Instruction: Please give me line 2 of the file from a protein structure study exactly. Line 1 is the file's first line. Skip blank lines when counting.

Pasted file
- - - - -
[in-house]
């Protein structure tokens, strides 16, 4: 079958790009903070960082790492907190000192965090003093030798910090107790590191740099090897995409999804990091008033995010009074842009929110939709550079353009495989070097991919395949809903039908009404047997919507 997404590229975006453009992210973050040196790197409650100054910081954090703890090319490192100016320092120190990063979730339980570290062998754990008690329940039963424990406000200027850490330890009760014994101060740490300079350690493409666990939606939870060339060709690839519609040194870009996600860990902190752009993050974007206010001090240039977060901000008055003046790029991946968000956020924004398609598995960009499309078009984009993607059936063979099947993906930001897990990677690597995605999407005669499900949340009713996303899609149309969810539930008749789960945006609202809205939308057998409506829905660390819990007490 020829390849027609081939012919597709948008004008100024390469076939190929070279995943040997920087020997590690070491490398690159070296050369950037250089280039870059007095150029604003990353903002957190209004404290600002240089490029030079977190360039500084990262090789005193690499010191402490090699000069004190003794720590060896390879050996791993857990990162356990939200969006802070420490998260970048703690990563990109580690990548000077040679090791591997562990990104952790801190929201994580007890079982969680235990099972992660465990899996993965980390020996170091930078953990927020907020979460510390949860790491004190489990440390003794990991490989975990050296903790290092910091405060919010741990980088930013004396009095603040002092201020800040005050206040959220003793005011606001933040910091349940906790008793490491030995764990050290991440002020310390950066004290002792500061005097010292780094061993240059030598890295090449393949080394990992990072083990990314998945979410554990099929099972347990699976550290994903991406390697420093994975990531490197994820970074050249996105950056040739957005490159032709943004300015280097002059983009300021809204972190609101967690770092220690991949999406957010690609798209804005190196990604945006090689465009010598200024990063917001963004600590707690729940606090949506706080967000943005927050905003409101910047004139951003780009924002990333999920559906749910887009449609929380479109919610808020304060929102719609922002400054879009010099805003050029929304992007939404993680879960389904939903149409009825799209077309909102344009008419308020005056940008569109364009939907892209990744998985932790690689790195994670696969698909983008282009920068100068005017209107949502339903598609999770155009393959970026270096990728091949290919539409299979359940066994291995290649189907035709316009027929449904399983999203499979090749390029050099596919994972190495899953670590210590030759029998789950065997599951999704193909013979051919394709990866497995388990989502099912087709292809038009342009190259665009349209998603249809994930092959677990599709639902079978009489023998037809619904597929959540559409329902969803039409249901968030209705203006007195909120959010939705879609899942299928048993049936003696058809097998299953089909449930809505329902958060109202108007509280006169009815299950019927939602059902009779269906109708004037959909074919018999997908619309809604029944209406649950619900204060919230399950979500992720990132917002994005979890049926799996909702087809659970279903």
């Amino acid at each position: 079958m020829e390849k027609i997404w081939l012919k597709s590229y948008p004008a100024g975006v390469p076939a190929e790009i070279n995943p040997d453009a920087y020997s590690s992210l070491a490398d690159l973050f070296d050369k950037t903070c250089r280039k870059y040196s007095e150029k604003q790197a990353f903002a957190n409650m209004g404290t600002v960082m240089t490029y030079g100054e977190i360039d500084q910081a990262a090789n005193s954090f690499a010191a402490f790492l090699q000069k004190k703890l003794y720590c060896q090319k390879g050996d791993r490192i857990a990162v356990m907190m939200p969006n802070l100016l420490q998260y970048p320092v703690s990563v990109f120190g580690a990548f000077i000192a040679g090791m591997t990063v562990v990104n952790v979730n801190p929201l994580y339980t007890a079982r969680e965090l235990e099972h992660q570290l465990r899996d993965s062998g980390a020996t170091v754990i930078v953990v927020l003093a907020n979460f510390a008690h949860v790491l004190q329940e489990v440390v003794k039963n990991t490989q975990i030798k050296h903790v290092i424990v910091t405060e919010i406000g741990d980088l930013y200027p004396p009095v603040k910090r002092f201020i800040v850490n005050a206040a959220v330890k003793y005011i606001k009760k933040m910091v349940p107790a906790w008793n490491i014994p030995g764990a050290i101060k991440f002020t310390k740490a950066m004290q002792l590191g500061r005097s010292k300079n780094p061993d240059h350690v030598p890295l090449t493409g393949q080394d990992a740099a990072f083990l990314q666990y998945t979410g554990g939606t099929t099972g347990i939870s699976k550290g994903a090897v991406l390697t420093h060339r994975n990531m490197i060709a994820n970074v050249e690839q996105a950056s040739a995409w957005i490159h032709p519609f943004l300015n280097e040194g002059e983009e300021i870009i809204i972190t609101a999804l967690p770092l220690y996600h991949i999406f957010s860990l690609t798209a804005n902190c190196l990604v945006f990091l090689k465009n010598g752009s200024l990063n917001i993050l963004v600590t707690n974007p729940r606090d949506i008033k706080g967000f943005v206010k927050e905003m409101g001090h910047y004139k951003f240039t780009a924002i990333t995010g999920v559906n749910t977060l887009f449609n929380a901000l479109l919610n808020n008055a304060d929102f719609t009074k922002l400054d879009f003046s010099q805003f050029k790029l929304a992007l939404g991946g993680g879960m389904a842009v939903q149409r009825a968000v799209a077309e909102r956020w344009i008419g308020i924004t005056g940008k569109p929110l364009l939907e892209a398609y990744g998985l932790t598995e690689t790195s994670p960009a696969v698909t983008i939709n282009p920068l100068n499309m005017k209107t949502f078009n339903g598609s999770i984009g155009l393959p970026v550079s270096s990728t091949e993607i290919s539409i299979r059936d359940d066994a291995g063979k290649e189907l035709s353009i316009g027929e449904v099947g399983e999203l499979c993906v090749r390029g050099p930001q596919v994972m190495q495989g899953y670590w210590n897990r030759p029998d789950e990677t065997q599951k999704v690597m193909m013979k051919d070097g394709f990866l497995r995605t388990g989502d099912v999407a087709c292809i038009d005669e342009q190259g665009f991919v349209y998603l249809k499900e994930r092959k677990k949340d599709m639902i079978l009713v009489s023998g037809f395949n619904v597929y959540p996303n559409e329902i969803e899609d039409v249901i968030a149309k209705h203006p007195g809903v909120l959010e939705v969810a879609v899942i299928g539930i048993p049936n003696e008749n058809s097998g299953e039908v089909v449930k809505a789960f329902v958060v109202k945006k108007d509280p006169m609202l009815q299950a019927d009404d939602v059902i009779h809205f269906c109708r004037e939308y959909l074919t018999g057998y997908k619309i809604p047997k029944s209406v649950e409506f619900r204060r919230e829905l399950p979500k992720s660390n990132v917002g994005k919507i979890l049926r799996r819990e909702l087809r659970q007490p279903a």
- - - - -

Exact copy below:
């Protein structure tokens, strides 16, 4: 079958790009903070960082790492907190000192965090003093030798910090107790590191740099090897995409999804990091008033995010009074842009929110939709550079353009495989070097991919395949809903039908009404047997919507 997404590229975006453009992210973050040196790197409650100054910081954090703890090319490192100016320092120190990063979730339980570290062998754990008690329940039963424990406000200027850490330890009760014994101060740490300079350690493409666990939606939870060339060709690839519609040194870009996600860990902190752009993050974007206010001090240039977060901000008055003046790029991946968000956020924004398609598995960009499309078009984009993607059936063979099947993906930001897990990677690597995605999407005669499900949340009713996303899609149309969810539930008749789960945006609202809205939308057998409506829905660390819990007490 020829390849027609081939012919597709948008004008100024390469076939190929070279995943040997920087020997590690070491490398690159070296050369950037250089280039870059007095150029604003990353903002957190209004404290600002240089490029030079977190360039500084990262090789005193690499010191402490090699000069004190003794720590060896390879050996791993857990990162356990939200969006802070420490998260970048703690990563990109580690990548000077040679090791591997562990990104952790801190929201994580007890079982969680235990099972992660465990899996993965980390020996170091930078953990927020907020979460510390949860790491004190489990440390003794990991490989975990050296903790290092910091405060919010741990980088930013004396009095603040002092201020800040005050206040959220003793005011606001933040910091349940906790008793490491030995764990050290991440002020310390950066004290002792500061005097010292780094061993240059030598890295090449393949080394990992990072083990990314998945979410554990099929099972347990699976550290994903991406390697420093994975990531490197994820970074050249996105950056040739957005490159032709943004300015280097002059983009300021809204972190609101967690770092220690991949999406957010690609798209804005190196990604945006090689465009010598200024990063917001963004600590707690729940606090949506706080967000943005927050905003409101910047004139951003780009924002990333999920559906749910887009449609929380479109919610808020304060929102719609922002400054879009010099805003050029929304992007939404993680879960389904939903149409009825799209077309909102344009008419308020005056940008569109364009939907892209990744998985932790690689790195994670696969698909983008282009920068100068005017209107949502339903598609999770155009393959970026270096990728091949290919539409299979359940066994291995290649189907035709316009027929449904399983999203499979090749390029050099596919994972190495899953670590210590030759029998789950065997599951999704193909013979051919394709990866497995388990989502099912087709292809038009342009190259665009349209998603249809994930092959677990599709639902079978009489023998037809619904597929959540559409329902969803039409249901968030209705203006007195909120959010939705879609899942299928048993049936003696058809097998299953089909449930809505329902958060109202108007509280006169009815299950019927939602059902009779269906109708004037959909074919018999997908619309809604029944209406649950619900204060919230399950979500992720990132917002994005979890049926799996909702087809659970279903």